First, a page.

The dangers posed by air pollution are far larger than previously thought, the United Nations World Health Organization (WHO) has announced, as it renewed its call for rapid global action in reducing what it described as one of “the greatest hazards to human health.”
The warning came at the latest meeting of the UN Environment Programme’s (UNEP) Climate and Clean Air Coalition (CCAC), held in Paris, France, over the weekend, where health advocates were told that indoor air pollution had become the leading risk factor for “burden of disease” in South Asia while it was ranked second in Eastern, Central and Western Sub-Saharan Africa and third in Southeast Asia.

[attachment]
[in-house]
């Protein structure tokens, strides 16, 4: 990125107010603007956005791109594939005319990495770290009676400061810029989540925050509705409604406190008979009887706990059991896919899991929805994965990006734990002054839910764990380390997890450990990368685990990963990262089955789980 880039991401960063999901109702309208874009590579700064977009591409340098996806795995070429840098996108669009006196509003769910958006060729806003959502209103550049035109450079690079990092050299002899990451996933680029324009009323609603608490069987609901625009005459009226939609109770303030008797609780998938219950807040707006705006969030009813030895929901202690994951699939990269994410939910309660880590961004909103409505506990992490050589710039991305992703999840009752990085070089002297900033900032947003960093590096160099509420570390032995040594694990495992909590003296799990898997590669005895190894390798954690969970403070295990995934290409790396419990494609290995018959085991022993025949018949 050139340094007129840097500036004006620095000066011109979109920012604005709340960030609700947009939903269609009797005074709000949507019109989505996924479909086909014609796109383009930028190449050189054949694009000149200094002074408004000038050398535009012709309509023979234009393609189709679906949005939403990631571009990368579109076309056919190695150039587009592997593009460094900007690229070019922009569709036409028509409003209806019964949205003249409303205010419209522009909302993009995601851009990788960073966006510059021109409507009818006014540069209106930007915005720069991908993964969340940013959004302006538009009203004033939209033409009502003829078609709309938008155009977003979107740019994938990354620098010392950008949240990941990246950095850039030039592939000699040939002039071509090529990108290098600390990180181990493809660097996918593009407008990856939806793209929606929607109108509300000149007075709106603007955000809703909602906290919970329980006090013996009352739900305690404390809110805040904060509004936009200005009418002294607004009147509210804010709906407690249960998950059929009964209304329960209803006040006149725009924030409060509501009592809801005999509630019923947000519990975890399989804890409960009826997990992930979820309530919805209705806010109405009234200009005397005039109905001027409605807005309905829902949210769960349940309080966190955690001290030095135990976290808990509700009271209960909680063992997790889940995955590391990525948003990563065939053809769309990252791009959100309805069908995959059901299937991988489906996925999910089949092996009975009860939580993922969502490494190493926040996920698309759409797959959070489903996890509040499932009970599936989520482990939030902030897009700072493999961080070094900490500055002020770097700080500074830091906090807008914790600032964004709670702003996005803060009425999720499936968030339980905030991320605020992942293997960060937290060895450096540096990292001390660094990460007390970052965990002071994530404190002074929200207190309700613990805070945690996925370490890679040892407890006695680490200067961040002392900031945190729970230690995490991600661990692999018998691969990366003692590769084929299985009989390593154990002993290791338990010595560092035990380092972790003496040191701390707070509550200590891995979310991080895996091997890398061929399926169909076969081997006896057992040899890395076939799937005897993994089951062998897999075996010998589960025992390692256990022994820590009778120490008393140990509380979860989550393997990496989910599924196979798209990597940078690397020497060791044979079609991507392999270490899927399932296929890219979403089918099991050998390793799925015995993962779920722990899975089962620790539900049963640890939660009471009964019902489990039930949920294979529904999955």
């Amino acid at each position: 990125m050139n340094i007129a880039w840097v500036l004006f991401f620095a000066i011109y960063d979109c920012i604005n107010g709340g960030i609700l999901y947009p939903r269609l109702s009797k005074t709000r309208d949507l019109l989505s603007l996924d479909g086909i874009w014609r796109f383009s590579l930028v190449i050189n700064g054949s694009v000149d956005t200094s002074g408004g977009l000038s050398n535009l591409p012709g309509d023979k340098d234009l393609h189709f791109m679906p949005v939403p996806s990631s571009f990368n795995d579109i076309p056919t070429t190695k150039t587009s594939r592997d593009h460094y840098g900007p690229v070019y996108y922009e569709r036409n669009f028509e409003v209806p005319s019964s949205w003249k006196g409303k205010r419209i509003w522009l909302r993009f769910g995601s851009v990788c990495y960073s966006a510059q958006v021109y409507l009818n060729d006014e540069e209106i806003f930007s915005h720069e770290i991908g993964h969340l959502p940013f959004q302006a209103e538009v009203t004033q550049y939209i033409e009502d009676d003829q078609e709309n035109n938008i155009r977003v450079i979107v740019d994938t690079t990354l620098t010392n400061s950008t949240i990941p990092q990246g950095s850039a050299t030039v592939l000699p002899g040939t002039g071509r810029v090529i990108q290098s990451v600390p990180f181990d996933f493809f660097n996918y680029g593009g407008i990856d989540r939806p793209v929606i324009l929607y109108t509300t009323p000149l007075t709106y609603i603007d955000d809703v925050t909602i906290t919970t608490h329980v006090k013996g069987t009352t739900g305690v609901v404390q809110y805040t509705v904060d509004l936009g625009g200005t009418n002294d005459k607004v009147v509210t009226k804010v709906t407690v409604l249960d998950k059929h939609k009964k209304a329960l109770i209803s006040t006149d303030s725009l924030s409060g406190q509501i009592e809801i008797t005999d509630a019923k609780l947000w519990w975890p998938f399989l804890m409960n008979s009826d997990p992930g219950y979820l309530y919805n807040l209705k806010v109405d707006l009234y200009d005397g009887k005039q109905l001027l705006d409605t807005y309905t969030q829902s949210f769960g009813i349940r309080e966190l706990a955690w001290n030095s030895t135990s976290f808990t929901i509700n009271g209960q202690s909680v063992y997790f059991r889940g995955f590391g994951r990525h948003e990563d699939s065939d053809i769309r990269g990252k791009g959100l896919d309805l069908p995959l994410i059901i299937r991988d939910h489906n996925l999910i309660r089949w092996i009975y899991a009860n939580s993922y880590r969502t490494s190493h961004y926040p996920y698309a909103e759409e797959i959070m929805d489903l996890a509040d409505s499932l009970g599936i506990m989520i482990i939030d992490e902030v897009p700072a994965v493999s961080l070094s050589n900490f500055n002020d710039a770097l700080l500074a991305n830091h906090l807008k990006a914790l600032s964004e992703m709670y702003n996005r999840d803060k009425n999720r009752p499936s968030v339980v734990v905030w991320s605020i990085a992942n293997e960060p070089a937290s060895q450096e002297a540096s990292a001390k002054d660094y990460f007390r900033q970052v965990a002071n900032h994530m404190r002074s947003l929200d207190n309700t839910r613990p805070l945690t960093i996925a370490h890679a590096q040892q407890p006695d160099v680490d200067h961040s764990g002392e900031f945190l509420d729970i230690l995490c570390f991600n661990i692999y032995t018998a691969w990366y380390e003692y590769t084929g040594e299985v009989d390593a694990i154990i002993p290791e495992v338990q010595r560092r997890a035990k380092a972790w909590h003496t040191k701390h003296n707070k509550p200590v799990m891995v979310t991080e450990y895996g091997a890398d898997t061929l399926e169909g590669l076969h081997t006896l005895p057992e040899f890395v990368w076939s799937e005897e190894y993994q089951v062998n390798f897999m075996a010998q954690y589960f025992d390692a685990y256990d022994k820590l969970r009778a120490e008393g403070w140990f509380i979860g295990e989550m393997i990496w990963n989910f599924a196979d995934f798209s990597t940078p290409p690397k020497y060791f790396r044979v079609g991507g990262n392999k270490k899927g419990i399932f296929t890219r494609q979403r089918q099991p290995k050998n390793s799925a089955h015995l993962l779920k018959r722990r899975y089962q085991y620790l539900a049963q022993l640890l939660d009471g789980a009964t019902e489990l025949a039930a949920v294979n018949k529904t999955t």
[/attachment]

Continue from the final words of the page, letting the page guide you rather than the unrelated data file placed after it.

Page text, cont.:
“The estimations we have now tell us there are 3.5 million premature deaths every year caused by household air pollution, and 3.3 million death every year caused by outdoor air pollution,” Dr. Maria Neira, the WHO’s Director of Public Health and Environment, told the CCAC meeting.
Ground-level ozone pollution was estimated to cause an additionally 200,000 premature deaths every year, the agency said in a press release, which notes that “burden of disease” is a calculation based on years of life lost combined with years lived at less than full health.
“Air pollution is becoming one of the biggest health issues we have in front of us at the moment,” Dr. Neira said.